Catholic media in Canada have started offering journalism courses in preparation for the relaunch of Canadian Catholic News (CCN) this fall. (B.C. Catholic file photo)

As Catholic press struggle to find journalists, they’re starting to train their own

A small team of Catholic journalists, most of them members of the Catholic Media Association, have launched a 12-week course aimed at raising up new journalists for the Catholic press.

Telling Truth in Charity: Introduction to Catholic Journalism will be offered online from Sept. 25 to Dec. 11. The weekly classes will provide basic skills training in interviewing, writing, and copyediting. More specific to Catholic journalism, participants will also learn about Church teaching on social communications, theological reflections on journalism, ethics, and the characteristics of the Catholic journalist.

The first iteration of the non-credit course ran earlier this year for eight weeks from February to April. It was expanded to 12 weeks based on feedback from the first cohort of 12 students across Canada and the U.S. The fall session is limited to 20 participants; more than a dozen students have registered by mid-August.

Telling Truth in Charity: Introduction to Catholic Journalism will be offered online from Sept. 25 to Dec. 11.

The course was designed in response to the need for writers for the relaunch of Canadian Catholic News (CCN) as a public-facing news website.

CCN was founded more than 25 years ago as a news cooperative to facilitate content sharing among Catholic newspapers in Canada. At its height, CCN had about 15 news media across Canada and a reporter on Parliament Hill.

With the decline of Catholic newspapers in the country over the past decade, CCN had gone mostly dormant, until last summer when several Canadian Catholic journalists gathered under the leadership of the country’s two leading Catholic newspapers —  The B.C. Catholic and The Catholic Register in Toronto — to discern a way forward.

The renewed CCN will provide news on the Catholic Church in Canada, issues of interest to the Catholic community, and Catholic perspective on current events. A beta version of the new CCN website is up, and the official relaunch is scheduled for the end of September.

“We realize we need to tell some stories across Canada that are not being told right now. And one of the things we are lacking is journalists who can tell those stories — Catholic journalists,” said Paul Schratz, editor of The B.C. Catholic in Vancouver.

“It’s a little difficult right now trying to find people who could tell those stories, so we determined that we needed to have a course, a basic Catholic course, to train journalists in truth-based journalism.

“We didn’t assume anything,” he said of the initial course offering. “We opened it up and we brought in students, people who were interested in writing, people who are currently working in communications for the Church, and it was a great success.”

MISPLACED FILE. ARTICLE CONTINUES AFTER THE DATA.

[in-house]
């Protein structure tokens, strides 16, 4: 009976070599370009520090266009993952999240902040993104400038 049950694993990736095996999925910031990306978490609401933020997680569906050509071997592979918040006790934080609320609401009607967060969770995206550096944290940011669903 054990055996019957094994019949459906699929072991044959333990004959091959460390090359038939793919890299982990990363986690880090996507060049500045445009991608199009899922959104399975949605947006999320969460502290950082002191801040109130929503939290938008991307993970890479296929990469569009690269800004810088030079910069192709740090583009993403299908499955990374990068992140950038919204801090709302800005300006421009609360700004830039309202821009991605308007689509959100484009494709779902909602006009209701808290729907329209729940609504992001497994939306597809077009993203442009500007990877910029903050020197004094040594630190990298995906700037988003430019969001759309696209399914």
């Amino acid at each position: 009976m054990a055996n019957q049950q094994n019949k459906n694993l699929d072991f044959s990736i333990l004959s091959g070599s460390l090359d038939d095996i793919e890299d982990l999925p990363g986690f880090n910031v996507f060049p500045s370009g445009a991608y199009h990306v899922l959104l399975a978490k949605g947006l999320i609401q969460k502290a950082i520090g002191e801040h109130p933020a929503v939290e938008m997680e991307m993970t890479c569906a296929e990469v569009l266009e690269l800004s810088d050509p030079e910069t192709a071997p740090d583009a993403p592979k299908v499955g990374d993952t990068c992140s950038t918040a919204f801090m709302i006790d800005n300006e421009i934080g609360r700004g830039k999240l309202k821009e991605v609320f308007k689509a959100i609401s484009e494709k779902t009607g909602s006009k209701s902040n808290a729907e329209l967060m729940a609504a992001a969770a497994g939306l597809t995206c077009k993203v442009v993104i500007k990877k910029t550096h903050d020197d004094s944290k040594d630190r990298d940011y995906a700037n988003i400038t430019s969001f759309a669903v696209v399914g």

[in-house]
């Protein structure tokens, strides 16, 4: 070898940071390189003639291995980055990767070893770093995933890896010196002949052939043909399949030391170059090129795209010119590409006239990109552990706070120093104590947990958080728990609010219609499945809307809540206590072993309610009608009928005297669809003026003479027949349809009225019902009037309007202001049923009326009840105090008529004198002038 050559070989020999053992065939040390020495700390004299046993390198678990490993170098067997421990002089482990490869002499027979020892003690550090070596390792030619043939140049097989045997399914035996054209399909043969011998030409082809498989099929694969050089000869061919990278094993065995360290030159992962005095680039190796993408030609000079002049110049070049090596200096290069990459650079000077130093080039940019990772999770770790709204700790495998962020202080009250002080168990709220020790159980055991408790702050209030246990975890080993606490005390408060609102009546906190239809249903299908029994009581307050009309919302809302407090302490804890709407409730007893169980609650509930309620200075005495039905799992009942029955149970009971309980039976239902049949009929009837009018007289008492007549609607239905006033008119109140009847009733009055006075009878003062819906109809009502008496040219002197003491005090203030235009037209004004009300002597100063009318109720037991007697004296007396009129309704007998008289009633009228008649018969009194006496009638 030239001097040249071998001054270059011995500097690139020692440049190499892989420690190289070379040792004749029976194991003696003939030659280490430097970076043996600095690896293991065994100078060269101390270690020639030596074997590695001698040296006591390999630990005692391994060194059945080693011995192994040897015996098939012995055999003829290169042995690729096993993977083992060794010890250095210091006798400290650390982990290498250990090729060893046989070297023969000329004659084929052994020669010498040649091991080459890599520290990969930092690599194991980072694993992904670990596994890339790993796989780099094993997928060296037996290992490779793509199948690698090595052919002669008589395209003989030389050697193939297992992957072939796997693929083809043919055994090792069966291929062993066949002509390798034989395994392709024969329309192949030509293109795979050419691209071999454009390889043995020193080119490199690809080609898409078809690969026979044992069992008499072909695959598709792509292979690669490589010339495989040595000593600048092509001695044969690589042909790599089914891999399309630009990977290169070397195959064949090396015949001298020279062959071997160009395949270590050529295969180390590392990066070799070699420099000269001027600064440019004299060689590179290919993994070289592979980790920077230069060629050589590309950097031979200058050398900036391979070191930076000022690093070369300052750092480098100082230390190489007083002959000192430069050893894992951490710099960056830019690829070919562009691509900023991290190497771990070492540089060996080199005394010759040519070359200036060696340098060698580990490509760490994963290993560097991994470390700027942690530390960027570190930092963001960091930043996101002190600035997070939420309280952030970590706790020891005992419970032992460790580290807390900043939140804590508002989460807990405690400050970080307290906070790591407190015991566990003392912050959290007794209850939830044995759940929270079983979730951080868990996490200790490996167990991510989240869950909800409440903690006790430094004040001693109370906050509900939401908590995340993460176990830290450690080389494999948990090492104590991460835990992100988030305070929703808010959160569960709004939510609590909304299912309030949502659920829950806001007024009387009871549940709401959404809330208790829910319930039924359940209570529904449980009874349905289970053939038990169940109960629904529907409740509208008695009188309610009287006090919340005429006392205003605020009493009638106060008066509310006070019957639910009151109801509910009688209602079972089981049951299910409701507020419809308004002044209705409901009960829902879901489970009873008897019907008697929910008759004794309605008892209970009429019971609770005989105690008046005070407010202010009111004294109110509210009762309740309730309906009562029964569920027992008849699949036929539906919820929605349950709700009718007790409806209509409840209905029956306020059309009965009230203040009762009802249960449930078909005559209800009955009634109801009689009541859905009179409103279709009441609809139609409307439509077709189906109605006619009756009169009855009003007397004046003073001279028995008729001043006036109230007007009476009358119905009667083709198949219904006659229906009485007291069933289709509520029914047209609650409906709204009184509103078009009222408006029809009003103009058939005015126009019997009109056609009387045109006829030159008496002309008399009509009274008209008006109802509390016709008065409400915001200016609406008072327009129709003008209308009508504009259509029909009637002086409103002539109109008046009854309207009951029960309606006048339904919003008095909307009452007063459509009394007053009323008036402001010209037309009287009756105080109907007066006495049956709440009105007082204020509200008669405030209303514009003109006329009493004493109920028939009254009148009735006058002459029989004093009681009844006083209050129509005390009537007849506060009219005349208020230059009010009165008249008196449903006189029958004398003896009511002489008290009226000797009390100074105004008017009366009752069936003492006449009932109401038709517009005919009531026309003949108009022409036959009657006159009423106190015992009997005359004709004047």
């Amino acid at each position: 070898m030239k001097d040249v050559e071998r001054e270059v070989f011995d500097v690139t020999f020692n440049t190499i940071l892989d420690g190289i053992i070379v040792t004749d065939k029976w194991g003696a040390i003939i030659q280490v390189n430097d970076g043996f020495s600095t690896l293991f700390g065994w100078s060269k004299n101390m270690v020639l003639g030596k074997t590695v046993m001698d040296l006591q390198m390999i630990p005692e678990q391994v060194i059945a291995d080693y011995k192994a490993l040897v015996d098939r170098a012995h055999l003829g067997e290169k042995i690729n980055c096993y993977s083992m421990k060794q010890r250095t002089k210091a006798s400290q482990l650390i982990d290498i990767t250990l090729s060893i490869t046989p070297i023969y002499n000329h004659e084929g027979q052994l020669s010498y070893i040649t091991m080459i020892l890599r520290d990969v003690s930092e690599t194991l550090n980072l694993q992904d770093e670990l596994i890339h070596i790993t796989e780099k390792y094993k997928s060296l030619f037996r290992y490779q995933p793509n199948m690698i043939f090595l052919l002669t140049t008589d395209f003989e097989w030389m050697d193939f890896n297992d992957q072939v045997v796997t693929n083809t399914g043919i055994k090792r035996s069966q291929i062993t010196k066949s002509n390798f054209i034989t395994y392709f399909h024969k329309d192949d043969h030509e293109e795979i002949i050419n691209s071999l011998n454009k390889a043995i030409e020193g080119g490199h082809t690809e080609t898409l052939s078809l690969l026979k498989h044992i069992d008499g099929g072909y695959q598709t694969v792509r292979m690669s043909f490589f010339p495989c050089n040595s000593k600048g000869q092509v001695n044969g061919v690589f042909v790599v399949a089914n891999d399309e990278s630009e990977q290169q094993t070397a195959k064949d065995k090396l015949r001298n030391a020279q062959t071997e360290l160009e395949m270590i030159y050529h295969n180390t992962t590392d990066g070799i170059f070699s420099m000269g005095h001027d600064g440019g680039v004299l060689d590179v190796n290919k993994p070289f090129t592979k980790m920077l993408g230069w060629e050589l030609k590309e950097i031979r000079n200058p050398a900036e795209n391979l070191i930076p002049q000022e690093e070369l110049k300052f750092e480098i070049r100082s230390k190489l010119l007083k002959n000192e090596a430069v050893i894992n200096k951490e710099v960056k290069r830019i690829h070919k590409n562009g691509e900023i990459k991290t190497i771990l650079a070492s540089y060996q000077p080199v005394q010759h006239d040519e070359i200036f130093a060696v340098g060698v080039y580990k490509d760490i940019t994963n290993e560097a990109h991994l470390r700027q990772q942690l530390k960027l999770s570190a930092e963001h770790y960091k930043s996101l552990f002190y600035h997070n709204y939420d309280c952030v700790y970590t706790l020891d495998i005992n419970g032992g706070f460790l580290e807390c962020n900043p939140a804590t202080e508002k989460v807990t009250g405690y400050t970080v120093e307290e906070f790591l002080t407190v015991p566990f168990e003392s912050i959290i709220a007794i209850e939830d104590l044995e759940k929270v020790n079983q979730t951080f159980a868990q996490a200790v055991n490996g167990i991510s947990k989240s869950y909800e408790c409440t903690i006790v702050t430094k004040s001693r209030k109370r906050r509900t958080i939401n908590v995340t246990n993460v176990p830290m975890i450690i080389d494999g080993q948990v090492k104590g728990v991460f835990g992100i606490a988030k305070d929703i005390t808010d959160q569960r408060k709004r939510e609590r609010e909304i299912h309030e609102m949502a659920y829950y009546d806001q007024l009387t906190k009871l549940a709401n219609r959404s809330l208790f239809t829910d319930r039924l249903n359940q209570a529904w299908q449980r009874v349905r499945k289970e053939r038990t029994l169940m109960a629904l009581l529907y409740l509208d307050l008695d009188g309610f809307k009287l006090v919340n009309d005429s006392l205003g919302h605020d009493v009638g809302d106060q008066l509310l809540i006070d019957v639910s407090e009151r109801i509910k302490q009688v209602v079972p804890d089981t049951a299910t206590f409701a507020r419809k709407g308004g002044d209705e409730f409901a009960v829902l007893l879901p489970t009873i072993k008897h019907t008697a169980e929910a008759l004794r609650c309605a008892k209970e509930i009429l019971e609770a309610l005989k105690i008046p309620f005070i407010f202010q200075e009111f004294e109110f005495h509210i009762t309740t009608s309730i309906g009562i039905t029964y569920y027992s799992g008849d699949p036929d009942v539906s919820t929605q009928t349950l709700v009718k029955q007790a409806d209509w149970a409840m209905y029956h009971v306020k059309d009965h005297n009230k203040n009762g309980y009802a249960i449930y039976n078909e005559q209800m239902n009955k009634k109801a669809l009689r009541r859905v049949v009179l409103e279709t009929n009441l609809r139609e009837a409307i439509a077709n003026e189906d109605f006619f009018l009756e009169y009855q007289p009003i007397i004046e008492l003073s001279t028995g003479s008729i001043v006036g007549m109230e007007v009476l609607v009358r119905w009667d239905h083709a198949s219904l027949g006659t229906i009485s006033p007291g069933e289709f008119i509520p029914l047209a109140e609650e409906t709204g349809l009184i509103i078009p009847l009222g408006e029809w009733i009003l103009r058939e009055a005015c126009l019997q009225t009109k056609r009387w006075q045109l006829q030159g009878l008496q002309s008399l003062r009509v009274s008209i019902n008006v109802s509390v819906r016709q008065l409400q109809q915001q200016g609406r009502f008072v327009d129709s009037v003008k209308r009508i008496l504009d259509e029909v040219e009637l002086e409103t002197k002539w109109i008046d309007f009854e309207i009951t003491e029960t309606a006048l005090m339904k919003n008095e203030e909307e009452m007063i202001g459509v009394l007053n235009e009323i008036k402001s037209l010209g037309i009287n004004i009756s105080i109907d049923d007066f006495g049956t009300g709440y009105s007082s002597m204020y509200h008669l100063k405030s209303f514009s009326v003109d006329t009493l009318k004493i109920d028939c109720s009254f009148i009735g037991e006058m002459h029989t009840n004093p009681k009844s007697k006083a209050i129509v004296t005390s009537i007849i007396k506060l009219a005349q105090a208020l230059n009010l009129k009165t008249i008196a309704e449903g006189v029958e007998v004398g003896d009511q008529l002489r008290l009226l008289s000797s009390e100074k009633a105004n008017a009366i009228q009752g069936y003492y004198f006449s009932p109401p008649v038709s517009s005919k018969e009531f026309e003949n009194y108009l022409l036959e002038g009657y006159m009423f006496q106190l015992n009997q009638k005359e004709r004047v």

“I was very impressed,” he said. “I didn’t know what to expect going in, but the reaction to the course by others, by the students, was very positive.”

Anna Farrow, a freelance journalist for the Catholic press in Montreal, said the fellowship with other Catholic writers, the course’s focus on the pursuit of truth, and the reflections and personal experiences shared by the instructors, all veteran journalists, were “most helpful.”

Farrow’s daughter Celia, who is writing a book of poetry and recently graduated with a master’s in English, took the course out of curiosity. While only tinkering with the idea of writing for the Catholic press, Celia said she found the course thought-provoking and said it expanded her understanding of Catholic journalism, which she had never before considered as a “lens … to point people to the greater reality and to encourage them on their path of seeking out God.”

Christine Mores, who works in communications for St. Augustine’s Seminary in Toronto, signed up for the course “to meet passionate Catholic journalists” and to reflect on “the important role” Catholic journalism plays “in informing and educating Catholics about the Church’s teachings” and providing “a forum for discussion and debate on issues of importance to Catholics.”

“I found the section on media ethics extremely important, not just for journalists, but for everyone,” she said. “This section filled me with hope.”

Peter Stockland, editor of The Catholic Register in Toronto, hopes course graduates will start pitching stories to Catholic outlets.

“I hope they will become part of what a few years ago we called ‘evangelizing culture’ through the craft of journalism. I hope their faith will deepen and strengthen through its centrality to journalistic work,” he said.

Stockland, who taught journalism at Concordia University in Montreal for several years, said “the dimension of faith makes an infinite difference” in journalism.

“To do something, to do it well, is meaningful,” he said. “To do something because, through it, you are living out love of God and neighbour is the meaning of the Catholic faith.”

Telling Truth in Charity is being offered through the Archdiocese of Toronto’s St. Monica Institute. The cost is $75. For information or to register visit

The CCN beta site can be viewed at

Reprinted with permission from The Catholic Journalist, official publication of the Catholic Media Association.


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